The President Elect

New York Morning Courier and Enquirer, February 15, 1861

The position now held by Mr. LINCOLN is one demanding the exercise of those qualities which make a man. Few public men have ever been placed in a position which demanded of them a more strict and conscientious adherence to principle. Between firmness and obstinacy there is a vast difference; and while in the present state of affairs the one is eminently indispensable, the other is for every reason to be avoided. While the one will produce good, the other can only lead to evil. In times like these, true lovers of their country form their opinions only after due deliberation; but having formed them, they do not change them unless convinced that they are wrong. Mr. LINCOLN has thus far proved that he is a man well fitted for the position in which he is placed. He is not one of your hasty men, whose opinions are formed upon the spur of the moment, and who, consequently, have to change them often. He is no mere politician, who can see nothing beyond the lines of his party. He is one who loves his country, who studies her interests, and therefore believes the welfare of the whole, and not of one part only, should be cared for. Possessing ability and a well-matured judgment; firm in his determination but never obstinate; governed at all times by an earnest desire to do his duty faithfully, he is one who, having marked out his line of conduct, does not deviate from it from any fears of the consequences. He seems to possess that which so many lack, and which is now so necessary—moral courage. Assailed as he has been by his political enemies, and accused by them of keeping the country in a disturbed state, he would, had he been a weak man, have been driven into doing what his conscience would have condemned. His silence has not, however, been the result of a sullen disposition, nor has it arisen from a want of appreciation of the difficulties which disturb the country. Did any candid person entertain a doubt as to the motives of Mr. LINCOLN'S silence, they would be removed by what he himself said on Wednesday at Columbus. "Allusion," said he, "has been made to the interest felt in relation to the policy of the new Administration. In this I have received from some a degree of credit for having kept silent, and from others some deprecation. I still think that I was right. In the varying and repeatedly shifting scenes of the present, and without a precedent which could enable me to judge by the past, it has seemed fitting that before speaking upon the difficulties of the country, I should have gained a view of the whole field; to be sure, after all, being at liberty to modify and change the course of policy as future events may make a change necessary. I have not maintained silence from any want of real anxiety."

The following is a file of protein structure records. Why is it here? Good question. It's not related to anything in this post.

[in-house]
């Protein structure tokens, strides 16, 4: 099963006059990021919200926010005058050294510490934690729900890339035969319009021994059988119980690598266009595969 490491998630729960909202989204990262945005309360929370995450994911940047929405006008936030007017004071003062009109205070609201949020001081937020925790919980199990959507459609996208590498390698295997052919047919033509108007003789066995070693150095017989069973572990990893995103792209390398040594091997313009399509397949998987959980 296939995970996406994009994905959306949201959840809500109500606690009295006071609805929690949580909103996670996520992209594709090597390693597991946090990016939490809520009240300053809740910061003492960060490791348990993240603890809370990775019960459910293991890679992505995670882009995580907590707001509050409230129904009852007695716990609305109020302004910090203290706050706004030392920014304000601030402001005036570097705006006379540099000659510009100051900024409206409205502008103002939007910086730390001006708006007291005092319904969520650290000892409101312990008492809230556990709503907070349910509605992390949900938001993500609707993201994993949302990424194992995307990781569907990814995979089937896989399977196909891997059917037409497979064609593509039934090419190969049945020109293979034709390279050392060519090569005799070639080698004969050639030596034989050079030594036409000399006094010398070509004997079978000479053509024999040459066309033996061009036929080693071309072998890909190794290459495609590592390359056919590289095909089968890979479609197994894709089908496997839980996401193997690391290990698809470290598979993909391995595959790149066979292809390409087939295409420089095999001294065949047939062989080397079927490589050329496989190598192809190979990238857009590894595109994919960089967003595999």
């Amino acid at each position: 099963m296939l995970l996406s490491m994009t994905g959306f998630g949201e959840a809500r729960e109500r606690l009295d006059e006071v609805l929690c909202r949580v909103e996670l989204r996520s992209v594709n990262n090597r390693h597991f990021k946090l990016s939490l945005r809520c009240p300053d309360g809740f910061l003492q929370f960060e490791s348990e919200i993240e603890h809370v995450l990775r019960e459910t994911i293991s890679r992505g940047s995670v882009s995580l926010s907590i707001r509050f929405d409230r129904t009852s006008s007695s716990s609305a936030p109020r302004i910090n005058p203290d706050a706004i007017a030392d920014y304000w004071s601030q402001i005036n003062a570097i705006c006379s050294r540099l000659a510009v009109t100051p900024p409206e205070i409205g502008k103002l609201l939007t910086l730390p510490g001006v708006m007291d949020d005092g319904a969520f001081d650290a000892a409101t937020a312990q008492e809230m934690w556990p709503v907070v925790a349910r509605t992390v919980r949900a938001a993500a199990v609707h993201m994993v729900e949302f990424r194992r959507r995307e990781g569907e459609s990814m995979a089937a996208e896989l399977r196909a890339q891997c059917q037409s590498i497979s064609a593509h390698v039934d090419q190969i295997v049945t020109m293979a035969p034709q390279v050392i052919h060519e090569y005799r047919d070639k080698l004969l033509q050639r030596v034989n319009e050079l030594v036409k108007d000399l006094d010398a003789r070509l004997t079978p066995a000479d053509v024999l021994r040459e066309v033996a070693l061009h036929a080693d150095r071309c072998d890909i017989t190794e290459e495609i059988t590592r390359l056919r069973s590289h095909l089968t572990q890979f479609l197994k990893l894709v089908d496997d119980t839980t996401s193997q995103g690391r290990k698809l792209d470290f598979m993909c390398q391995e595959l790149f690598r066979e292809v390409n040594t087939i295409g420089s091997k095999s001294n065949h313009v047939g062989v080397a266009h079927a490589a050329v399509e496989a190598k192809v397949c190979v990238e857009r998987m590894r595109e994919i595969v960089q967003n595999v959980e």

These remarks not only show that his course has been rightly guessed, but that he is one who seeks something more than the mere interests of party.

When, then, the character of this man is duly appreciated; when it is remembered that he is eminently sincere, there is something exceedingly gratifying in watching his progress towards the National Capital. He goes there to find that a number of the States are in open rebellion. He knows that this rebellion has abettors among those by whom he is daily surrounded. He finds great differences of opinion as to what, when in office, he can and ought to do. He is told that the seceding States are now in fact independent, and that the attempt to take from them what they have stolen would be the result of madness. It is again and again proclaimed in the National Legislature, that unless he does consent to sacrifice his principles he will ruin the country. But by all the various influences which his opponents bring to bear upon him he is unmoved. Having marked out the course which the present events seemingly demand, he is not to be driven from it by fears or threats. Reason only will influence him, but a reason for changing his policy has not yet been given. Trusting not solely in his own abilities, but relying upon a Higher Power, he presents the picture of a true Christian man discharging his duty under trying circumstances.

The more the character of Mr. LINCOLN is developed, the more fitted does he appear to be placed at this time at the head of our Government. The difficulties which disturb us result from a want of firmness. The lack of confidence which affects our business relations is the result of a distrust in the Government. What we need is the evidence that our Government has some strength, and that the Union is not that often spoken of "rope of sand." Our present position is not only disastrous to us at home, but it destroys confidence in us abroad. We need now to know that we have a Government which has some inherent force, and which can deal with rebels as they should be dealt with. When we know this, confidence will return, and business generally will become unusually prosperous. The foundations for it were never firmer, and confidence only is required to give it impetus. This confidence will return when it is found that he who presides in the Presidential Chair, is one who not only knows what his duty is, but one who will discharge it fearlessly. Under the Administration of such a man, rebels will return to reason, without being coerced. When the child knows that it is governed by one who will compel obedience, it seldom attempts to disobey. It is the weak, vacillating parent who has most trouble in managing his children.